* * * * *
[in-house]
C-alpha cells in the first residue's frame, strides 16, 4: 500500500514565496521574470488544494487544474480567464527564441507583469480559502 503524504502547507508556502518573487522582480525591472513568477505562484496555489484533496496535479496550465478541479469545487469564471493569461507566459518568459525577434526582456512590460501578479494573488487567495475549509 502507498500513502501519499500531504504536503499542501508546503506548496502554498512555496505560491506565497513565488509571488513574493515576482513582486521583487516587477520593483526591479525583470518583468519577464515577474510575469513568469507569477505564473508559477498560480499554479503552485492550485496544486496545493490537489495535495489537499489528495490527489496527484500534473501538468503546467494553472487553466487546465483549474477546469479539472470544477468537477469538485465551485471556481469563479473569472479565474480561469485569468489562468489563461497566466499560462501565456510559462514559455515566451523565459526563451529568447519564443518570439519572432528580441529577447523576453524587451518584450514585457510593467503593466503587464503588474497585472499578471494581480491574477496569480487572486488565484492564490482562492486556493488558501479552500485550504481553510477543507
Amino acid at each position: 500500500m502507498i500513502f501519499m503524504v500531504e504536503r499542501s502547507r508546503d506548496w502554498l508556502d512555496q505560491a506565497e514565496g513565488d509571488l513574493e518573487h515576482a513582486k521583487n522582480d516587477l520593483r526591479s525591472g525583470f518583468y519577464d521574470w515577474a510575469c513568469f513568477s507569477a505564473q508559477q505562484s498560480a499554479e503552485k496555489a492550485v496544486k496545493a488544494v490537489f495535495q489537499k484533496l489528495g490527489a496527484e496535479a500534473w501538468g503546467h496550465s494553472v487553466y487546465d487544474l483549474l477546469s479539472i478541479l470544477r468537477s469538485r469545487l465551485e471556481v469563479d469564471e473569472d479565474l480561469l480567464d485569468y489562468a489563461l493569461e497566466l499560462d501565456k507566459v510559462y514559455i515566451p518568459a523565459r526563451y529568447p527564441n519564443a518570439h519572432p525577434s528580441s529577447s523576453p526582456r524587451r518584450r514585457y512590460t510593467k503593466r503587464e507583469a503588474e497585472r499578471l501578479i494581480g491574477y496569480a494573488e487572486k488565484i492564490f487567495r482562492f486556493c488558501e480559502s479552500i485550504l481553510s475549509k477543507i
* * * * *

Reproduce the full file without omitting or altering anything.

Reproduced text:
[in-house]
C-alpha cells in the first residue's frame, strides 16, 4: 500500500514565496521574470488544494487544474480567464527564441507583469480559502 503524504502547507508556502518573487522582480525591472513568477505562484496555489484533496496535479496550465478541479469545487469564471493569461507566459518568459525577434526582456512590460501578479494573488487567495475549509 502507498500513502501519499500531504504536503499542501508546503506548496502554498512555496505560491506565497513565488509571488513574493515576482513582486521583487516587477520593483526591479525583470518583468519577464515577474510575469513568469507569477505564473508559477498560480499554479503552485492550485496544486496545493490537489495535495489537499489528495490527489496527484500534473501538468503546467494553472487553466487546465483549474477546469479539472470544477468537477469538485465551485471556481469563479473569472479565474480561469485569468489562468489563461497566466499560462501565456510559462514559455515566451523565459526563451529568447519564443518570439519572432528580441529577447523576453524587451518584450514585457510593467503593466503587464503588474497585472499578471494581480491574477496569480487572486488565484492564490482562492486556493488558501479552500485550504481553510477543507
Amino acid at each position: 500500500m502507498i500513502f501519499m503524504v500531504e504536503r499542501s502547507r508546503d506548496w502554498l508556502d512555496q505560491a506565497e514565496g513565488d509571488l513574493e518573487h515576482a513582486k521583487n522582480d516587477l520593483r526591479s525591472g525583470f518583468y519577464d521574470w515577474a510575469c513568469f513568477s507569477a505564473q508559477q505562484s498560480a499554479e503552485k496555489a492550485v496544486k496545493a488544494v490537489f495535495q489537499k484533496l489528495g490527489a496527484e496535479a500534473w501538468g503546467h496550465s494553472v487553466y487546465d487544474l483549474l477546469s479539472i478541479l470544477r468537477s469538485r469545487l465551485e471556481v469563479d469564471e473569472d479565474l480561469l480567464d485569468y489562468a489563461l493569461e497566466l499560462d501565456k507566459v510559462y514559455i515566451p518568459a523565459r526563451y529568447p527564441n519564443a518570439h519572432p525577434s528580441s529577447s523576453p526582456r524587451r518584450r514585457y512590460t510593467k503593466r503587464e507583469a503588474e497585472r499578471l501578479i494581480g491574477y496569480a494573488e487572486k488565484i492564490f487567495r482562492f486556493c488558501e480559502s479552500i485550504l481553510s475549509k477543507i